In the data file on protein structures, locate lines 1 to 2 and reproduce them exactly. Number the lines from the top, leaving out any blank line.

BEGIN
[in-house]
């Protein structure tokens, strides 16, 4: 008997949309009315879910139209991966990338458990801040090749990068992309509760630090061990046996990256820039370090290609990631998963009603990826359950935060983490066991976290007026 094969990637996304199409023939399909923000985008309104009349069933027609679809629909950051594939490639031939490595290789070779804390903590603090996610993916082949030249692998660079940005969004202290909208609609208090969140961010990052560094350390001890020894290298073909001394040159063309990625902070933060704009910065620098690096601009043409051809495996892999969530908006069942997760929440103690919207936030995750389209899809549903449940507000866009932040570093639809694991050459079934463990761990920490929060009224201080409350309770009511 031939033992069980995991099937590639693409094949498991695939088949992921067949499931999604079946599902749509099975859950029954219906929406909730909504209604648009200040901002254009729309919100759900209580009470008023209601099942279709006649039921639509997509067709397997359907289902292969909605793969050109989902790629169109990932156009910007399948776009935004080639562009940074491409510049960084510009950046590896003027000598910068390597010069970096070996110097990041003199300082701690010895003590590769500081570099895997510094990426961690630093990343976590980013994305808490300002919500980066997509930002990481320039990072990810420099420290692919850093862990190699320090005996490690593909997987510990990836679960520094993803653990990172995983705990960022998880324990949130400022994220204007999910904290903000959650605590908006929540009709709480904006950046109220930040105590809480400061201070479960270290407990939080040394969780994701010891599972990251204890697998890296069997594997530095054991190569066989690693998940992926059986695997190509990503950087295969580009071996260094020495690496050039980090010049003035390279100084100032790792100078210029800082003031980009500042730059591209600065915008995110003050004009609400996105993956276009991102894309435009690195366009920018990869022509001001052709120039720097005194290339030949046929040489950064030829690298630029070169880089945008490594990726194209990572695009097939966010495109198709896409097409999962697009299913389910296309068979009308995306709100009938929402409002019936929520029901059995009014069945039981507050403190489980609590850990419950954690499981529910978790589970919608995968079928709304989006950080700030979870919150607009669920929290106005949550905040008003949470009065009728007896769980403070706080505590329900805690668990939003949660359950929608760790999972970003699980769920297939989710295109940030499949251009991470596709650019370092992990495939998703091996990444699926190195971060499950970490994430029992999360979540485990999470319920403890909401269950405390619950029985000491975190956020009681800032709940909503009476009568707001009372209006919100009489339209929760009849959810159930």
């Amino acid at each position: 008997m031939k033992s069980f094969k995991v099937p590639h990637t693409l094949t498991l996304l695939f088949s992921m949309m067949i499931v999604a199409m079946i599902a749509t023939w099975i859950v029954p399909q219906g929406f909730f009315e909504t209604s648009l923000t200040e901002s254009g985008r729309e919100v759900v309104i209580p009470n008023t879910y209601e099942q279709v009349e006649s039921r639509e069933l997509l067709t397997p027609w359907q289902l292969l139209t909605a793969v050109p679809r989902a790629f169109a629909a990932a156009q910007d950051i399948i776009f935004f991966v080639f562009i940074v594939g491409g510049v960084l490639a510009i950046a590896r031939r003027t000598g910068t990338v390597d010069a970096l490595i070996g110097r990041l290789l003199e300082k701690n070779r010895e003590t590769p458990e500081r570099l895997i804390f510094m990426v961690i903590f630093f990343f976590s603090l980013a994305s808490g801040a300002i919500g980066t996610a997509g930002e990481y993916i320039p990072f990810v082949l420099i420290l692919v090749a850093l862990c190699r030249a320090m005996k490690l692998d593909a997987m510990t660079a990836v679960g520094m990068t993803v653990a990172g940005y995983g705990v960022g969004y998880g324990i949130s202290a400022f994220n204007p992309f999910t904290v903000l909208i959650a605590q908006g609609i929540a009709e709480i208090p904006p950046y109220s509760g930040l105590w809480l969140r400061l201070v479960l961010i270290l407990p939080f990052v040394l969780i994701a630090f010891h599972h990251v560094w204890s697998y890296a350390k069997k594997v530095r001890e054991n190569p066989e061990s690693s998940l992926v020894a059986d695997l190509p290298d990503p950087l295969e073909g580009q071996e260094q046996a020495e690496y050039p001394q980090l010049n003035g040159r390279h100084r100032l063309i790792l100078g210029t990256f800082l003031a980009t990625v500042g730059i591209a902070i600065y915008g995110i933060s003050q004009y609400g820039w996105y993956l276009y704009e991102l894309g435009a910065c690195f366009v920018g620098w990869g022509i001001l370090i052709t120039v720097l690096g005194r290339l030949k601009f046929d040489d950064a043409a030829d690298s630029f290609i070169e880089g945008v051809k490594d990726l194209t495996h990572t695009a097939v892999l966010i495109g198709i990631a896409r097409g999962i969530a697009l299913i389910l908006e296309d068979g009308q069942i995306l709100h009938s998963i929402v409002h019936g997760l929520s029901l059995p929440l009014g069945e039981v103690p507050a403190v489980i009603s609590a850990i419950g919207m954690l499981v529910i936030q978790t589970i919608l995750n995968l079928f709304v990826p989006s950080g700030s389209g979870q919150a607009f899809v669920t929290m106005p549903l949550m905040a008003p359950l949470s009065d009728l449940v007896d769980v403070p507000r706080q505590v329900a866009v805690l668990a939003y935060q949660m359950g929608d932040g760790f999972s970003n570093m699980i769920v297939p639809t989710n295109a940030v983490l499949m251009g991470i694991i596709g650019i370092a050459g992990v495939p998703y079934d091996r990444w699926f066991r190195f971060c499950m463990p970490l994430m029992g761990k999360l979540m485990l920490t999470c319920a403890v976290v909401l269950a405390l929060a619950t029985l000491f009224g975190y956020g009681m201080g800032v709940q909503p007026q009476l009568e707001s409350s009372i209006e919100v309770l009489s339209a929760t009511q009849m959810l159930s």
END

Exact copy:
[in-house]
């Protein structure tokens, strides 16, 4: 008997949309009315879910139209991966990338458990801040090749990068992309509760630090061990046996990256820039370090290609990631998963009603990826359950935060983490066991976290007026 094969990637996304199409023939399909923000985008309104009349069933027609679809629909950051594939490639031939490595290789070779804390903590603090996610993916082949030249692998660079940005969004202290909208609609208090969140961010990052560094350390001890020894290298073909001394040159063309990625902070933060704009910065620098690096601009043409051809495996892999969530908006069942997760929440103690919207936030995750389209899809549903449940507000866009932040570093639809694991050459079934463990761990920490929060009224201080409350309770009511 031939033992069980995991099937590639693409094949498991695939088949992921067949499931999604079946599902749509099975859950029954219906929406909730909504209604648009200040901002254009729309919100759900209580009470008023209601099942279709006649039921639509997509067709397997359907289902292969909605793969050109989902790629169109990932156009910007399948776009935004080639562009940074491409510049960084510009950046590896003027000598910068390597010069970096070996110097990041003199300082701690010895003590590769500081570099895997510094990426961690630093990343976590980013994305808490300002919500980066997509930002990481320039990072990810420099420290692919850093862990190699320090005996490690593909997987510990990836679960520094993803653990990172995983705990960022998880324990949130400022994220204007999910904290903000959650605590908006929540009709709480904006950046109220930040105590809480400061201070479960270290407990939080040394969780994701010891599972990251204890697998890296069997594997530095054991190569066989690693998940992926059986695997190509990503950087295969580009071996260094020495690496050039980090010049003035390279100084100032790792100078210029800082003031980009500042730059591209600065915008995110003050004009609400996105993956276009991102894309435009690195366009920018990869022509001001052709120039720097005194290339030949046929040489950064030829690298630029070169880089945008490594990726194209990572695009097939966010495109198709896409097409999962697009299913389910296309068979009308995306709100009938929402409002019936929520029901059995009014069945039981507050403190489980609590850990419950954690499981529910978790589970919608995968079928709304989006950080700030979870919150607009669920929290106005949550905040008003949470009065009728007896769980403070706080505590329900805690668990939003949660359950929608760790999972970003699980769920297939989710295109940030499949251009991470596709650019370092992990495939998703091996990444699926190195971060499950970490994430029992999360979540485990999470319920403890909401269950405390619950029985000491975190956020009681800032709940909503009476009568707001009372209006919100009489339209929760009849959810159930």